NewCos also focus on awesome customer experience, and on finding ways to take advantage of new information flows, he said.

Battelle also brought up the example of San Francisco-based Earnest, a new business offering small loans to consumers who, for instance, might need to borrow $10,000 to fund a move from the east coast to the west coast for a job along with the first and last months rent.

An OldCo financial business, he said, might pull the borrower's FICO score and combine it with maybe four other data points to assign risk, and then charge 11 percent to 15 percent interest and face a default rate of about 10 percent. "And they're OK with that," he said. "They're making so much money they don't care (about the defaults)."

Earnest, on the other hand, looks at over 100 data points including the borrower's FICO score, LinkedIn profile, bank history and balances, and other information that boomers might feel uncomfortable disclosing but which millennials are already used to disclosing, and offer loans with interest of 4 percent to 6 percent, Battelle said. So far, Earnest's default rate is 0 percent.

"They have figured out how to use information to generate an information flow," he said. "I would not want to be an OldCo lending institution."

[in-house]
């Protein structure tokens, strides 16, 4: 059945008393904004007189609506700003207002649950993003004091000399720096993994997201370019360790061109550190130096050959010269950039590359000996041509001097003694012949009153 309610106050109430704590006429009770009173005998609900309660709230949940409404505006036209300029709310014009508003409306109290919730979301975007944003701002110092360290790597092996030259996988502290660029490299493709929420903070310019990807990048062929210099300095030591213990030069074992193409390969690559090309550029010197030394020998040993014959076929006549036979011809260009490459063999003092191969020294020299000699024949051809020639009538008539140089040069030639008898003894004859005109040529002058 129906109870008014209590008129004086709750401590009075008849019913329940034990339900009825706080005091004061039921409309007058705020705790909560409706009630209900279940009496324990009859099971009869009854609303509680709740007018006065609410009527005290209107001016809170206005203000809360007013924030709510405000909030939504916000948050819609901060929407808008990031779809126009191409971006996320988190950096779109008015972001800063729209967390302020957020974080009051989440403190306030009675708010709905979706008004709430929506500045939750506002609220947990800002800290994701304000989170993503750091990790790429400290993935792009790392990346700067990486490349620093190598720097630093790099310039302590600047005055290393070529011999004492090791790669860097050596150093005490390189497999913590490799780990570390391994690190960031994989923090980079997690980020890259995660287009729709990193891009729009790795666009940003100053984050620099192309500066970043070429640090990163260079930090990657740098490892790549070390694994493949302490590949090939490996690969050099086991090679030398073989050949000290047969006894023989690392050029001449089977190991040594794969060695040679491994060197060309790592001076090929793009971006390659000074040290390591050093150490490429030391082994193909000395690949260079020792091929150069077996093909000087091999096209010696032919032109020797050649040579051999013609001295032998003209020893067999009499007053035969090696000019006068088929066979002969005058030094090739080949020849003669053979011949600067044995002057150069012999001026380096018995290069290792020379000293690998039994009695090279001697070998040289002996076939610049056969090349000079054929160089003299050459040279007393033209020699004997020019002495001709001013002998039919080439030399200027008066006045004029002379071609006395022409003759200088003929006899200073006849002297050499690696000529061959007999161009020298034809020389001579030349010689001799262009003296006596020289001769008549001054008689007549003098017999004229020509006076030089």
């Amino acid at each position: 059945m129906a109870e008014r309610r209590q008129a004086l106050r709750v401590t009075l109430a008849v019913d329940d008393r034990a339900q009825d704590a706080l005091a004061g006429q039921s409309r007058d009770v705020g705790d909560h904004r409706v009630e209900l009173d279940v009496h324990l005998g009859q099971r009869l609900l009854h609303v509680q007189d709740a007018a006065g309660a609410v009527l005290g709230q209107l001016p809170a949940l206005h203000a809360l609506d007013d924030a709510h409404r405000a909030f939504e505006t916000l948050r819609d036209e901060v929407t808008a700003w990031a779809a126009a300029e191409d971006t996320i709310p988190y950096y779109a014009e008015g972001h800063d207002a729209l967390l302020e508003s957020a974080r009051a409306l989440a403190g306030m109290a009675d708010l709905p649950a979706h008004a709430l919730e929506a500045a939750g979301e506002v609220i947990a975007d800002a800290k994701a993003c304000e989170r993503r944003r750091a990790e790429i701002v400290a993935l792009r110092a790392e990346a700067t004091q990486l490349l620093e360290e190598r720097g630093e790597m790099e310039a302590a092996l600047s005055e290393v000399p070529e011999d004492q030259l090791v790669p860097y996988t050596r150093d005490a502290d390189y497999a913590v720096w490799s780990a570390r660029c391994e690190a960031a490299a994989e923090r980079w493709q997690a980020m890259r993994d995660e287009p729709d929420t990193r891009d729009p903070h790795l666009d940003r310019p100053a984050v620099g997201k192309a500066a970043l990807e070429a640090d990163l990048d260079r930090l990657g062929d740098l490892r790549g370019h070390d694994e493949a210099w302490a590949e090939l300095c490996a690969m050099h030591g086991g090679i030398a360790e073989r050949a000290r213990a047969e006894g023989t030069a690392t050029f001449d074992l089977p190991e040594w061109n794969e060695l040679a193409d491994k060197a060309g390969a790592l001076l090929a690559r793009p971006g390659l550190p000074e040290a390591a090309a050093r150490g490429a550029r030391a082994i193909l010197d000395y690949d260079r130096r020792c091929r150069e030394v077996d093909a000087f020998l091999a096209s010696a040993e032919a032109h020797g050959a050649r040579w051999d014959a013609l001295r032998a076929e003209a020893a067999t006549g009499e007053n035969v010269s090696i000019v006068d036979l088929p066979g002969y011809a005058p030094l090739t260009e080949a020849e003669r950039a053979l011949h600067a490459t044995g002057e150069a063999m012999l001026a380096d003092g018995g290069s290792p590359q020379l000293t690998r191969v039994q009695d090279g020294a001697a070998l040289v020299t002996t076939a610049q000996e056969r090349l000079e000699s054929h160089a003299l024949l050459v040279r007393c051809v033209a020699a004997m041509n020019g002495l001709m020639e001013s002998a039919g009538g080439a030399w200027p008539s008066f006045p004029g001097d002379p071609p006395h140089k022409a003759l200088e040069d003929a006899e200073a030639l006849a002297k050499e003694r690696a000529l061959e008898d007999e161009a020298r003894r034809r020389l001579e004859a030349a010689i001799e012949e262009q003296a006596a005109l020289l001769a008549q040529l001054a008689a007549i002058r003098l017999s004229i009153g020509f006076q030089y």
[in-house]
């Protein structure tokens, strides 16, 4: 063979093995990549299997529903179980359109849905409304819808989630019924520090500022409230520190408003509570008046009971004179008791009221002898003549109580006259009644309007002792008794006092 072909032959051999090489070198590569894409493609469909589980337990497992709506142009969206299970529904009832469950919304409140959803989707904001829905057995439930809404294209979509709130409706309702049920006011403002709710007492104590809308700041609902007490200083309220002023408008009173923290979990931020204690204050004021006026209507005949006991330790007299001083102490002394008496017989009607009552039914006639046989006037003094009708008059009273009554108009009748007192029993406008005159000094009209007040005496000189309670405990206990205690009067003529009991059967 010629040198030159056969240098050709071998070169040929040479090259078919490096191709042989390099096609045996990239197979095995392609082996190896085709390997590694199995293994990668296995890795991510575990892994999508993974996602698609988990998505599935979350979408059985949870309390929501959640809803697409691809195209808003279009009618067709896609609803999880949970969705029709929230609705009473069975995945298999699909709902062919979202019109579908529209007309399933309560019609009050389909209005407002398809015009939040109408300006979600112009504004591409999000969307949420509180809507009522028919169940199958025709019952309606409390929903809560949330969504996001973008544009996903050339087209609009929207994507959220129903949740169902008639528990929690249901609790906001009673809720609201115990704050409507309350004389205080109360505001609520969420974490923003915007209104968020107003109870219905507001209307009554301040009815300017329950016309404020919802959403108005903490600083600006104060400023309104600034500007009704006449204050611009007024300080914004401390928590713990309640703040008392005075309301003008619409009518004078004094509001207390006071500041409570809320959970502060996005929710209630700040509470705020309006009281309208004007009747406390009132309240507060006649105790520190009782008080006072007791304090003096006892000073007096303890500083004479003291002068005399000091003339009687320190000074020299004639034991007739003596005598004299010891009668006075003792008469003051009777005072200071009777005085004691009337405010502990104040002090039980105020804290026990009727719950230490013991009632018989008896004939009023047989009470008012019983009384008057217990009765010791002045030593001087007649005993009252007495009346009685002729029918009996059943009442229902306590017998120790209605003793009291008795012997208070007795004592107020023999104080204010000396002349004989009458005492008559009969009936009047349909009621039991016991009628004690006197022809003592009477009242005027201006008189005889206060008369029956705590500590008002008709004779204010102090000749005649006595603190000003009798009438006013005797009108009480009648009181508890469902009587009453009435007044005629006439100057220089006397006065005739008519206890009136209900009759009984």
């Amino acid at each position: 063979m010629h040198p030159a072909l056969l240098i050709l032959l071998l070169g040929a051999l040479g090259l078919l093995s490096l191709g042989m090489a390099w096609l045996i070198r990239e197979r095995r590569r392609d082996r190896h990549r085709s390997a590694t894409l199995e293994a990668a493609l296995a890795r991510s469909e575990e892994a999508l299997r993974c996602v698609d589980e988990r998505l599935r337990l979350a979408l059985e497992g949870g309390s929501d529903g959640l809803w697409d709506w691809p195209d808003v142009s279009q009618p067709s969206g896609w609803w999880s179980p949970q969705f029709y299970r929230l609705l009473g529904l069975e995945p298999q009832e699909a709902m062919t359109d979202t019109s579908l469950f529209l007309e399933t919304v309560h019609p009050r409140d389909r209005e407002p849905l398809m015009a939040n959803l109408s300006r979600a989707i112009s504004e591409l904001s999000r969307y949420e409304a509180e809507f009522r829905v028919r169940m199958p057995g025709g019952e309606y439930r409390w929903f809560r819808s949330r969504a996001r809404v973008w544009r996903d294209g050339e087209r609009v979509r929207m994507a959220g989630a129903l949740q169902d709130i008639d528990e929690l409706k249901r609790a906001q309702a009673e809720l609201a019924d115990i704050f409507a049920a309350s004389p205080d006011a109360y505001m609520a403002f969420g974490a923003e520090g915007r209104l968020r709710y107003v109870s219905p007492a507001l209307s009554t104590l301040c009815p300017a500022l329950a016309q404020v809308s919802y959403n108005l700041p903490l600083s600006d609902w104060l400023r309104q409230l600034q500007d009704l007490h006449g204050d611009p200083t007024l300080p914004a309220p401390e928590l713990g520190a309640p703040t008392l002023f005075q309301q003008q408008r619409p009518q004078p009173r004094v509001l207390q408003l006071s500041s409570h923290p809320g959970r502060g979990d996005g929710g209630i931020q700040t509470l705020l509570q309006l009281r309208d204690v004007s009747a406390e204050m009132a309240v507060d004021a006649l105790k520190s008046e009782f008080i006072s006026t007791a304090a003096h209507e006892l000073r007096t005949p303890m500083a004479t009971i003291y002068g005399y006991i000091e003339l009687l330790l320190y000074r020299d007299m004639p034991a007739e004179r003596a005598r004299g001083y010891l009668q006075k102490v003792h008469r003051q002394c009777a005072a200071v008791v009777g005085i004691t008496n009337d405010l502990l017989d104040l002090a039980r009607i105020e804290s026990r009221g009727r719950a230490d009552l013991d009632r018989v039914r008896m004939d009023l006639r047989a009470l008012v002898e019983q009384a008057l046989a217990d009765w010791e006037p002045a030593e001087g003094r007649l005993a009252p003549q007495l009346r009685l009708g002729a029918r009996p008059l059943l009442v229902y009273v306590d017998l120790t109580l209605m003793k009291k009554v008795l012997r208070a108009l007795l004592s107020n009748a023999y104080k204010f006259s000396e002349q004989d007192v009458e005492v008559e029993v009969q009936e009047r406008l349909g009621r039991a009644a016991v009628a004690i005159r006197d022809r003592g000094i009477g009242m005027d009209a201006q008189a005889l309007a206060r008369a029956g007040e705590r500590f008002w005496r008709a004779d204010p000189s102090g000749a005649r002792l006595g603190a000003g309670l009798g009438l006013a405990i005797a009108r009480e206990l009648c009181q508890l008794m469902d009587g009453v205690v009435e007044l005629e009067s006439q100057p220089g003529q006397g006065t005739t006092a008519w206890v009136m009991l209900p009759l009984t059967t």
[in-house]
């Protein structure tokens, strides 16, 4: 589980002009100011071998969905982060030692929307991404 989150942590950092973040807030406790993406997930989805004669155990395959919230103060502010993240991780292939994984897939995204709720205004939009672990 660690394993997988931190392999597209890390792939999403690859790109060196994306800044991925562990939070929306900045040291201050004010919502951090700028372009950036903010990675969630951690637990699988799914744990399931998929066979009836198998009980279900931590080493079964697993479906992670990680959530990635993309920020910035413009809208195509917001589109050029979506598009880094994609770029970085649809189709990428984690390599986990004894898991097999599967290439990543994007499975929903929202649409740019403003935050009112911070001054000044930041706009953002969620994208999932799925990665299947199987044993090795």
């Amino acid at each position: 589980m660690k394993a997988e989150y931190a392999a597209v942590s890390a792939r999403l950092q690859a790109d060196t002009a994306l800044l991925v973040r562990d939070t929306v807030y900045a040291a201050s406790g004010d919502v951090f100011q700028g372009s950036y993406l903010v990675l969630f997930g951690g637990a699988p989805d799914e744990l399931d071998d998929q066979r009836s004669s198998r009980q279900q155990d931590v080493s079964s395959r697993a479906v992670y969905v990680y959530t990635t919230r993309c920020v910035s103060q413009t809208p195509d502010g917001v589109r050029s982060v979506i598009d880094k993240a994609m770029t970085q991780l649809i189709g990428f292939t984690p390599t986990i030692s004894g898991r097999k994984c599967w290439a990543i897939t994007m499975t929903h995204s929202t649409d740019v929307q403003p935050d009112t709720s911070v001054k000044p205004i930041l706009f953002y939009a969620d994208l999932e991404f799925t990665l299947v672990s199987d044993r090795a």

Battelle told solution providers they need to talk with customers about the information flows they need, and not just about technology requirements, and to image new information flows.

He also said they need to be able to talk about what kind of customer experience their clients want to provide to their customers. "Don't get stuck up in speeds and feeds," he said.

Battelle had a unique approach to not only what the cloud is, but also what changes are coming, said Ken Patterson, executive president of Casserly Consulting, a Bedford, Mass.-based managed services provider.

"I like his philosophy that IT is not an industry itself but is instead part of these other industries," Patterson told CRN.

Battelle's observations about how the market is changing from the OldCo approach to the NewCo one is important, Patterson said.

"These ideas will help us reexamine our approach to our clients, and better understand their approach to their customers," he said. "That's a good takeaway for us."